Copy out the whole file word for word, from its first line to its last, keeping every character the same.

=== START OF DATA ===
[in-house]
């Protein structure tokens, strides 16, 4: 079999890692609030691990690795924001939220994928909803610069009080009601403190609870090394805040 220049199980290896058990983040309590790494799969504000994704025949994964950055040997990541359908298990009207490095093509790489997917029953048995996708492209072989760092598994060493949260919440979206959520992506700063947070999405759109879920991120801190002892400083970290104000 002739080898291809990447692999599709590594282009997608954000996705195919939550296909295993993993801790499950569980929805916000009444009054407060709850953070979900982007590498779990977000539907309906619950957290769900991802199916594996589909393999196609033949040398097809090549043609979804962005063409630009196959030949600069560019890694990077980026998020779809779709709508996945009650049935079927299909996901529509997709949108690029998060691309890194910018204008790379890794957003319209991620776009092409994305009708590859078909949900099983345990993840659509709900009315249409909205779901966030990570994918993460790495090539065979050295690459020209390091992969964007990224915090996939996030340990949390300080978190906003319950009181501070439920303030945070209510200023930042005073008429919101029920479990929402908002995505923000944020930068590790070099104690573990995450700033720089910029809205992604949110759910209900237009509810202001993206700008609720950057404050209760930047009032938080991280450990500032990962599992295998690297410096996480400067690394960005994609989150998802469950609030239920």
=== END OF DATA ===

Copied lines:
[in-house]
């Protein structure tokens, strides 16, 4: 079999890692609030691990690795924001939220994928909803610069009080009601403190609870090394805040 220049199980290896058990983040309590790494799969504000994704025949994964950055040997990541359908298990009207490095093509790489997917029953048995996708492209072989760092598994060493949260919440979206959520992506700063947070999405759109879920991120801190002892400083970290104000 002739080898291809990447692999599709590594282009997608954000996705195919939550296909295993993993801790499950569980929805916000009444009054407060709850953070979900982007590498779990977000539907309906619950957290769900991802199916594996589909393999196609033949040398097809090549043609979804962005063409630009196959030949600069560019890694990077980026998020779809779709709508996945009650049935079927299909996901529509997709949108690029998060691309890194910018204008790379890794957003319209991620776009092409994305009708590859078909949900099983345990993840659509709900009315249409909205779901966030990570994918993460790495090539065979050295690459020209390091992969964007990224915090996939996030340990949390300080978190906003319950009181501070439920303030945070209510200023930042005073008429919101029920479990929402908002995505923000944020930068590790070099104690573990995450700033720089910029809205992604949110759910209900237009509810202001993206700008609720950057404050209760930047009032938080991280450990500032990962599992295998690297410096996480400067690394960005994609989150998802469950609030239920």